Read about how people get HPV >

HPV is a common, sexually transmitted virus. It is more common in young, sexually active people, with most people getting it between the ages of 16 and 25.

8 in 10 of us will have HPV at some point in our lives, so it is really hard to avoid. Having HPV isn’t a sign that someone has slept with a lot of people or been unfaithful to a partner, because you can get it during your first sexual contact – whether that is penetrative sex, oral sex, touching or sharing sex toys.

The risk of getting HPV does increase with the number of sexual partners someone has, as well as the number of partners their partner has had, but that is just because there is a higher chance of being exposed to HPV. 

The infection rate in men has not been evaluated to the same extent as in women, but is likely to follow the same pattern.

Read about how people get HPV >

Using condoms and dental dams to have safe sex can help reduce the risk of getting HPV. But it won’t completely get rid of the risk, as HPV lives on the skin in and around the whole genital area – not just the part that the condom or dental dam covers!

In men, genital HPV affects the skin of the penis, scrotum, anus and rectum. In women, it affects the vulva (area outside the vagina), lining of the vagina, cervix and rectum.

The contraceptive pill and other forms of contraception will not help reduce the risk of getting HPV.

Read about how people get HPV >

HPV is passed is on through skin-to-skin contact. For genital HPV, this includes vaginal, anal and oral sex. Although it is rarer, HPV can also be passed on through touching in the genital area and sharing sex toys. So anybody who has ever been sexually active is at risk of getting HPV. 

Read more about how people get HPV >

It's possible. In most cases, your immune system will eventually get rid of an HPV infection within 2 years. But HPV can stay in our bodies – sometimes without us knowing about it, as it is not detected with a test. This is called dormant or clinically insignificant HPV. This HPV can become active again, for reasons we don’t know yet, and start to cause cervical cell changes.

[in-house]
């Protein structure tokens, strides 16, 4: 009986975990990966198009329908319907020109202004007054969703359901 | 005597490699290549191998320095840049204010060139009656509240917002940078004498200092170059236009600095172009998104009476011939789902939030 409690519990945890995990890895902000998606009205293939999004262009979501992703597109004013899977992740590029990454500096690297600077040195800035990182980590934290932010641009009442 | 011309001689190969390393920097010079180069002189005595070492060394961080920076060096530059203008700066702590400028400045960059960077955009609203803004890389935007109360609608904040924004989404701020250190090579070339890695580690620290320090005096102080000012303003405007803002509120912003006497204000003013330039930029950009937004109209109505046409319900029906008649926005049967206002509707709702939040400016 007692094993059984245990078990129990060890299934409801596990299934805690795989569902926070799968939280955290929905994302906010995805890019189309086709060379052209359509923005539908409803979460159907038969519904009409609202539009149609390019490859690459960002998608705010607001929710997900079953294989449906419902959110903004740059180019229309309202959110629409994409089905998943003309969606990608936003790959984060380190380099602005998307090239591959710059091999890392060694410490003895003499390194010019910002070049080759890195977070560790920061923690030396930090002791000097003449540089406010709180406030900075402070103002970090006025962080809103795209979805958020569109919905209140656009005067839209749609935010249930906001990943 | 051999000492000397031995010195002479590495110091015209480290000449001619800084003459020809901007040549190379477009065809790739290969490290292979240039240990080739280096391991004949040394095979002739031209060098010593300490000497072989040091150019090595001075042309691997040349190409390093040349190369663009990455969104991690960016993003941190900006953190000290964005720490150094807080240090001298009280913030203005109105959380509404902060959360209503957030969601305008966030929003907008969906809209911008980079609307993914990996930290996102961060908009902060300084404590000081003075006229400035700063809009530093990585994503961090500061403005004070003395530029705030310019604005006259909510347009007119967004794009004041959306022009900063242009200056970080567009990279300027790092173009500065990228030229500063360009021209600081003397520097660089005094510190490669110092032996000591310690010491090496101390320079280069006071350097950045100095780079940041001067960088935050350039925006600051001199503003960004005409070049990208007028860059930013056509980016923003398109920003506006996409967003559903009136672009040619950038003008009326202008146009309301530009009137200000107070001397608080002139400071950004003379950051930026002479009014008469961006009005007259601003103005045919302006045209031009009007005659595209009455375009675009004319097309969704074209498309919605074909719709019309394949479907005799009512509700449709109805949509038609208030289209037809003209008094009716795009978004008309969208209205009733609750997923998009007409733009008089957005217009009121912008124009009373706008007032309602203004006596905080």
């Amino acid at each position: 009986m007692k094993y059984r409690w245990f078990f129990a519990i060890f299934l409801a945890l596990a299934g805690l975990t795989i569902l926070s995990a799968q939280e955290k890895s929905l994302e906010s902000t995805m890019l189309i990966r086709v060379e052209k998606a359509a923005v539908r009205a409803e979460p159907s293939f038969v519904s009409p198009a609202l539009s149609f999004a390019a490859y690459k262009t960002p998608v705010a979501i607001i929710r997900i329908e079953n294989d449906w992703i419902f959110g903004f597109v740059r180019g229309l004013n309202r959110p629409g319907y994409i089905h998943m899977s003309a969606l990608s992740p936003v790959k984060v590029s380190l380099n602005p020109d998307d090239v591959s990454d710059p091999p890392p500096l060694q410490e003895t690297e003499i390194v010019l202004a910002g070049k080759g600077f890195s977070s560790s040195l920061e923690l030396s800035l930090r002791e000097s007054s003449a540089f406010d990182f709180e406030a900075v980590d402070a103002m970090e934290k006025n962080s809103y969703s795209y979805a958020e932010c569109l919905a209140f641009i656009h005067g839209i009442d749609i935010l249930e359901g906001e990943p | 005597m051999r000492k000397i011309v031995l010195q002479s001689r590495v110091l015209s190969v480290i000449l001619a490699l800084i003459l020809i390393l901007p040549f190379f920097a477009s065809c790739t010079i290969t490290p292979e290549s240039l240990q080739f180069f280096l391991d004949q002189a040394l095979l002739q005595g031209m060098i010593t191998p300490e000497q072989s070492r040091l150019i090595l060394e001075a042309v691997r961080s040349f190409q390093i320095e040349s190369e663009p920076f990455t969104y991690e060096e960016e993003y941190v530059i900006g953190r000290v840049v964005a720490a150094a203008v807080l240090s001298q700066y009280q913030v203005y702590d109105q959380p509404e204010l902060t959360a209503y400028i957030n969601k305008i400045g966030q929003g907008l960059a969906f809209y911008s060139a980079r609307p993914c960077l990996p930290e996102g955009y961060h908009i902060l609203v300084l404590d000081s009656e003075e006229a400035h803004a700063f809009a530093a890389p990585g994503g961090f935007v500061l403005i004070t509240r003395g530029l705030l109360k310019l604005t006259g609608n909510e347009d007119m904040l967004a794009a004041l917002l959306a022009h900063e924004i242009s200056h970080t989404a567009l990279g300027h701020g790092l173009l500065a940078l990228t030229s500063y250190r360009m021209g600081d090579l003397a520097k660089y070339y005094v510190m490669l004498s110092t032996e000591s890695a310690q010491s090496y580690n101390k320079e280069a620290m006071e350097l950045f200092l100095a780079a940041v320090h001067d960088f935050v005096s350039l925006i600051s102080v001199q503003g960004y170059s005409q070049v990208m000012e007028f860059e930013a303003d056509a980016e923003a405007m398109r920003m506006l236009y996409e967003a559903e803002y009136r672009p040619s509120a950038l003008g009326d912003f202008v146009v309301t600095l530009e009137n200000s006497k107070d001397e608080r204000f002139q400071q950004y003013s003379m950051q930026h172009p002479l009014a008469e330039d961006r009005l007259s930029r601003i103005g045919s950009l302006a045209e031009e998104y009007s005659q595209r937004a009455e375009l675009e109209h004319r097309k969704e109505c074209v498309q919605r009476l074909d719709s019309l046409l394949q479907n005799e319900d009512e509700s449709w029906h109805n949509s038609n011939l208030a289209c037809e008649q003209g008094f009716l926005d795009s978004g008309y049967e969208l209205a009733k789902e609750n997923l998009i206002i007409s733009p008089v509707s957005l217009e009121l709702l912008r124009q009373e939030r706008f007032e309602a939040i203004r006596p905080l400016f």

Read about HPV >

Anyone who has ever had any sexual contact is at risk of getting HPV. It doesn’t matter what kind of sex that is – penetrative, oral, touching or sharing sex toys – or who you have it with.

Read more about how people get HPV >

HPV and cell changes

Not all cell changes are caused by high-risk HPV, so it does not necessarily mean you are at increased risk. If you are worried, speak with your doctor or nurse who know your full medical history and will be able to offer some guidance.

Read more about cell changes >

We don't have a definite answer to this question. In theory, if you and your partner have been infected with one type of HPV, you should now be immune to that type. This means you should not get it again. However, studies have shown that natural immunity to HPV is poor and you can be reinfected with the same HPV type.

In some cases, some people will not get the same type of HPV again, but in some cases other people will get the same type of HPV again.

We know this uncertainly can be hard, but it may help to be aware of symptoms and go for cervical screening (a smear test) when you are invited. If you are worried, speak with your doctor. Remember, we are also here to support you. Call our Helpline on 0808 802 8000, join our online forum to speak with others affected or use our Ask the Expert service.

Unfortunately, we don't have a definite answer to this question. In theory, once you have been infected with HPV you should be immune to that type and should not be reinfected. However, studies have shown that natural immunity to HPV is poor and you can be reinfected with the same virus type. So in some cases the answer will be yes, but in others it will be no.

HPV and cancer

No. Most HPV types do not cause problems and some cause warts that commonly appear on the hands and feet.

About 13 HPV types can cause cancer. These types are called high-risk HPV. High-risk HPV can cause cancer of the cervix, vagina, anus, vulva, penis, and some head and neck cancers.

High-risk HPV includes types 16, 18, 31, 33, 35, 39, 45, 51, 52, 56, 58, 59 and 68. Types 16 and 18 cause 7 in 10 cervical cancers.

Most of us get rid of HPV thanks to our immune systems.

For those of us who can’t get rid of HPV, going for cervical screening when invited can find cell changes (abnormal cells) early, before cancer develops. If needed, cell changes can be treated and, in most cases, this is successful.